Some students decide to stay on campus through holiday

Students wear face coverings walking on Bucknell University's Malesardi Quad this fall.

Susquehanna University junior Devonne Tourre is one of 50 students remaining on campus next week and through the Thanksgiving break.

"I'm staying because I need to work," said Tourre, who has a job at a local restaurant. 

Besides, the junior from Maryland said, "I'm more comfortable here. I have my own apartment and a kitchen. A couple of friends are staying, too."

In all, 65 Susquehanna students and staff have tested positive for COVID-19 since Aug. 3 and most have recovered. As of Friday, there were still 24 active cases, including 21 students and three employees, according to the school website.

All of the students who tested positive have completed their isolation period and returned home, Susquehanna University spokeswoman Amanda O'Rourke said.

Eleven students are quarantined on campus but will be allowed to return home before or on Thanksgiving Day.

Fifty students registered to live on campus through the holiday and into early December. 

"Most will return home at the conclusion of the fall semester (Dec. 13). Thirteen students will remain on campus until the beginning of the spring semester," O'Rourke said.

Tourre has been tested four times this year and has not tested positive for the virus or come into contact with anyone who has fallen ill, he said. 

At Bucknell University, fewer than 100 students will remain on campus during the winter break. University spokesman Mike Ferlazzo said many of them are international students who are unable to travel outside the U.S. amid the pandemic.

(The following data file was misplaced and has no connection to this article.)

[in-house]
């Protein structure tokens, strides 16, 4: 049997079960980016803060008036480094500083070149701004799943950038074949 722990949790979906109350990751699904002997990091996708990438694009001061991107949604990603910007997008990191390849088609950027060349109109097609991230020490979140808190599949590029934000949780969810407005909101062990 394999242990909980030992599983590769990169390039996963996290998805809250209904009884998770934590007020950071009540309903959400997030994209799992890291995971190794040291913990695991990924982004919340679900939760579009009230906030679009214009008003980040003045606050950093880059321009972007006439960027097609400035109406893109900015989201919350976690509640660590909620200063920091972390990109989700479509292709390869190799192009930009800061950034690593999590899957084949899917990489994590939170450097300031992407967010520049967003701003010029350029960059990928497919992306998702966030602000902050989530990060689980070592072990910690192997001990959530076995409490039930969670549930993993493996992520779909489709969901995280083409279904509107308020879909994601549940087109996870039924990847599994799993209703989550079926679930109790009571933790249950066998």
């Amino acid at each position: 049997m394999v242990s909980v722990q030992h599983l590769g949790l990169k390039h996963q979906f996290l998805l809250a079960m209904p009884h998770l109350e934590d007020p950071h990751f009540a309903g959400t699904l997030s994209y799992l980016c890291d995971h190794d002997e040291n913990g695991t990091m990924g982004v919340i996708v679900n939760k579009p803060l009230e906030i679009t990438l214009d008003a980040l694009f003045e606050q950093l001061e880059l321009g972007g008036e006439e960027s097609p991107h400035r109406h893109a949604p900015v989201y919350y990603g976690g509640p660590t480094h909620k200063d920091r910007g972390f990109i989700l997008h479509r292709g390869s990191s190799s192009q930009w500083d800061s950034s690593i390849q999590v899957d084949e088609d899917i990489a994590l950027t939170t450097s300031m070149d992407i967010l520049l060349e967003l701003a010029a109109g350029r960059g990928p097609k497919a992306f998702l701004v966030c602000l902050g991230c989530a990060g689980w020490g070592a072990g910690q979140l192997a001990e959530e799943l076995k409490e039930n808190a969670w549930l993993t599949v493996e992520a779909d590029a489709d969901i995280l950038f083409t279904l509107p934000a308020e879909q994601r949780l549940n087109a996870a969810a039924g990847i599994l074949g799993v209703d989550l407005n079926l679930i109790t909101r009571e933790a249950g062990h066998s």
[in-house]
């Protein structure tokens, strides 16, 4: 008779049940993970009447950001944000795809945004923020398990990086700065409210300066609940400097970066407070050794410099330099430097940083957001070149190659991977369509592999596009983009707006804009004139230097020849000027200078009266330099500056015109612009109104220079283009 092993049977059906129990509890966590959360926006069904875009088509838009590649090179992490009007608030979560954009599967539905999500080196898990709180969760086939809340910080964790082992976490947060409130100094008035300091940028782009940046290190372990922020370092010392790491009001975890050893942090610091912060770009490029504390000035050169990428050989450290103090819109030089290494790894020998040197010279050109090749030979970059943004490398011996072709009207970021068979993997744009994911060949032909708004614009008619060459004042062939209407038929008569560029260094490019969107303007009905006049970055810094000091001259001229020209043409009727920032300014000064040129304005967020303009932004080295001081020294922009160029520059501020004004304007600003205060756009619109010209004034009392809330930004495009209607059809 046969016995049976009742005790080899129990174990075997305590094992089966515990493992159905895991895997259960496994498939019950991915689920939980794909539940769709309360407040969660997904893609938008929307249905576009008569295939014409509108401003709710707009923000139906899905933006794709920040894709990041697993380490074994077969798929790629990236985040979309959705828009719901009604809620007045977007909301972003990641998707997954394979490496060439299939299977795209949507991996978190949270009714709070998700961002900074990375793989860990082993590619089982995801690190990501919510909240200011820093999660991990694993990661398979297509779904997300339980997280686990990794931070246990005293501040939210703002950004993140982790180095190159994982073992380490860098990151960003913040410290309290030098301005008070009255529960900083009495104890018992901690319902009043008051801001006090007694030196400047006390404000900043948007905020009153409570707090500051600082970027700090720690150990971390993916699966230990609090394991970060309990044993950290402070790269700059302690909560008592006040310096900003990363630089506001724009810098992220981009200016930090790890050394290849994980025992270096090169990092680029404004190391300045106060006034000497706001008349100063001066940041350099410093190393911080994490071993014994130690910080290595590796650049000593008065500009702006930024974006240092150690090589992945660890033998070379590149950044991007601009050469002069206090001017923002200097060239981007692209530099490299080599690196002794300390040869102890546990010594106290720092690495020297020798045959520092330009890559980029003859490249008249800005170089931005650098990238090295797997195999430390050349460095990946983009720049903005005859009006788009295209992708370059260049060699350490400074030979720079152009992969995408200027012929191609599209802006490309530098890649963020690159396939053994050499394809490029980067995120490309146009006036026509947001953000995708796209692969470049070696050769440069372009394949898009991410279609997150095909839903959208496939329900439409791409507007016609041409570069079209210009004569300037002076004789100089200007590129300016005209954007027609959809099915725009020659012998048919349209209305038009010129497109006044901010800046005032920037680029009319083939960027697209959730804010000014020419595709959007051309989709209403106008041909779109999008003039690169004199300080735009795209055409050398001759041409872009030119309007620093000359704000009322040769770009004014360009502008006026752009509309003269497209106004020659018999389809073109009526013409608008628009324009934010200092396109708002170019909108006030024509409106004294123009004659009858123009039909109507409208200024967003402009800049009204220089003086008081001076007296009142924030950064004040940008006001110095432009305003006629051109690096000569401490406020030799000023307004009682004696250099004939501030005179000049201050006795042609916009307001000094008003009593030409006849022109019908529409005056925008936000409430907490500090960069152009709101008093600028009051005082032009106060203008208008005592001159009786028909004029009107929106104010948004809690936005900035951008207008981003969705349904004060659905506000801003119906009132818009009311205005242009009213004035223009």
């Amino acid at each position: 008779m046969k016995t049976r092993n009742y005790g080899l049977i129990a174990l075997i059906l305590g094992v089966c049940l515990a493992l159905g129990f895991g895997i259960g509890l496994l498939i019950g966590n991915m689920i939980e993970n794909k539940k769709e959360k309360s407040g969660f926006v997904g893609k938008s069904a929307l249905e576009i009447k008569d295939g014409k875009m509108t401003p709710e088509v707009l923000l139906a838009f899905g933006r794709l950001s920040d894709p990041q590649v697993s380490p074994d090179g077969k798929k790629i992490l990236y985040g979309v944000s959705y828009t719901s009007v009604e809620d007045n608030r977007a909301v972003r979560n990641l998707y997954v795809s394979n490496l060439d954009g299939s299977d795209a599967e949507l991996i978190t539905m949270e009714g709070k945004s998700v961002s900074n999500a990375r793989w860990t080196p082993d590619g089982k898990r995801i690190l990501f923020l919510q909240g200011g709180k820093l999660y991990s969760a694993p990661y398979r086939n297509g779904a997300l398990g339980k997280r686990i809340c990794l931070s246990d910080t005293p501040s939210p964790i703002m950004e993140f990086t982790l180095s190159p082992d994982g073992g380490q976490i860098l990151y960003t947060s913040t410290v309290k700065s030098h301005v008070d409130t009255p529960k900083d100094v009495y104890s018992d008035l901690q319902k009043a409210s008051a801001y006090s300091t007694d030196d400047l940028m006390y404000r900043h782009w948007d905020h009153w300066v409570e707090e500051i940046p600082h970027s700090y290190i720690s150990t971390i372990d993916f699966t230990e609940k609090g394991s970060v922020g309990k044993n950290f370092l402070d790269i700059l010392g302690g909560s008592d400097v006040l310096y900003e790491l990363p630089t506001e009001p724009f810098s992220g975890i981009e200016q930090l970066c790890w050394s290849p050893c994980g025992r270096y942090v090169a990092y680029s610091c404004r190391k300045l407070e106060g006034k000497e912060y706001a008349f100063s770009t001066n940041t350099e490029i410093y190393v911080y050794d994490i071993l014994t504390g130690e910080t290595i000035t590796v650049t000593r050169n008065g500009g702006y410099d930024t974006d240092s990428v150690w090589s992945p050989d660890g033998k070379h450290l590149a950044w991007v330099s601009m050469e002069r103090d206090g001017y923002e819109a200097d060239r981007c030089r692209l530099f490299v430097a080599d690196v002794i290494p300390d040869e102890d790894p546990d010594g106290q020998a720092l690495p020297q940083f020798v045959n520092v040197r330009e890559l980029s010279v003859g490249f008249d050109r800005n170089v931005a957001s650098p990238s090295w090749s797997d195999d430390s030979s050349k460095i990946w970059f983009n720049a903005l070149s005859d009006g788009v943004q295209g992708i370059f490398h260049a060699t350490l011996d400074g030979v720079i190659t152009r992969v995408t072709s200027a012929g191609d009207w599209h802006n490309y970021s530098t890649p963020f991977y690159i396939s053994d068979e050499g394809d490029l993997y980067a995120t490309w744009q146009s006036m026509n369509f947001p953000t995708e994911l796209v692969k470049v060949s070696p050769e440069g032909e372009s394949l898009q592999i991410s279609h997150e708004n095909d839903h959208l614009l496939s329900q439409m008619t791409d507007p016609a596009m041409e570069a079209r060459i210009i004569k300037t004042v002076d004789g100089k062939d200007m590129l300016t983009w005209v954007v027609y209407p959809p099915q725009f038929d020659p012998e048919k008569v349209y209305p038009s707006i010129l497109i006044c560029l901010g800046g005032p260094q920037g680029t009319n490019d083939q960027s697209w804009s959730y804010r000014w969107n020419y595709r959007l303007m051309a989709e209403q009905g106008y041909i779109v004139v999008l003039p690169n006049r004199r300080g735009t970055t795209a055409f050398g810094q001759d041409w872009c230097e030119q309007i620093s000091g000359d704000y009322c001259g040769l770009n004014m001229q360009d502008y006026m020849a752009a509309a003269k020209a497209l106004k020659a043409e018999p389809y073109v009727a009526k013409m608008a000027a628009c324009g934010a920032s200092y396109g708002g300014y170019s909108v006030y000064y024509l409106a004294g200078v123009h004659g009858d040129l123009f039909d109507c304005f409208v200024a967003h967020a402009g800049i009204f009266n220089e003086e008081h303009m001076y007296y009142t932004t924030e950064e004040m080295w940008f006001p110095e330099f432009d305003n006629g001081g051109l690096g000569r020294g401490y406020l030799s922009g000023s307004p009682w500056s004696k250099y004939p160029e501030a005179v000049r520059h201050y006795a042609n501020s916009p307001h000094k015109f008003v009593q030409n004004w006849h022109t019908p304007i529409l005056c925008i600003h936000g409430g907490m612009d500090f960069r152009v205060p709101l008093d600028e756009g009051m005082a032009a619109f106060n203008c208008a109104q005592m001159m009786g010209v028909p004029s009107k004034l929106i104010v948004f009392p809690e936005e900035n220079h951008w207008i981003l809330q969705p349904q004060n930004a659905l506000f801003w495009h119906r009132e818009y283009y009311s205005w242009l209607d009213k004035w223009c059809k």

There have been a total of 71 postive cases among Bucknell's student and staff population, with 13 active cases as of Friday, according to the school website.

Nearly 3,400 students chose to attend Bucknell in-person for the start of the 2020-21 fall semester on Aug. 17, with 300 students deciding to study remotely.

It may have been the most unusual on-campus experience the university has seen due to required regular testing and behavioral public safety measures, but students appreciated the opportunity to be back on campus, says Wilder Brice, a junior and president of the Student Government.

“The ability to remain on campus for the entire semester is certainly a privilege right now,” Brice said. “Many students prefer the classroom environment and are grateful for the opportunity to be in a classroom. Considering the time we spent remote in the spring semester of 2020, I think we feel lucky to be able to return to the classroom.”

Both universities implemented aggressive testing measures, including testing wastewater for signs of the virus and requiring two negative tests from students before arrival on campus and frequent tests of students and staff members during the semester.

“Having two negative test results before you could move in along with the suggestion that people self-quarantine at home, I think, was a big part of our initial success,” Bucknell President John Bravman said. “Of course our periodic testing was part of it, too. A lot of schools opted to do symptomatic testing only; Bucknell did full-blown, full-population testing on a periodic basis.”

The students who largely honored the safety precautions were cited by Bucknell as the key in a successful semester.

"The student body has proven to me to be responsible, thoughtful and understanding of the severity of the health crises we are in,” said Brice. “It’s astonishing to me the level of maturity shown over the fall semester. I think it speaks to the incredible connection students have to the university.”

"From our beginning planning, our biggest concern was having buy-in on campus for herd health," said Dr. Catherine O'Neil, medical director of Bucknell Student Health.

Faculty also stepped up and learned how to adapt teaching models to serve students learning in-person and online.

“We are a residential university. We are a living and learning community and we had to rethink everything about how we go about doing business,” says Provost Elisabeth Mermann-Jozwiak. “That process started in May. It was enormously challenging. Nobody had done this before. I’m really impressed with how the community came together to make this work, and I’m very proud of the fact that we’re still here at the end of the semester.”

Bucknell plans to welcome students back on campus Feb. 1. Susquehanna plans to resume in-person classes on Jan. 25.

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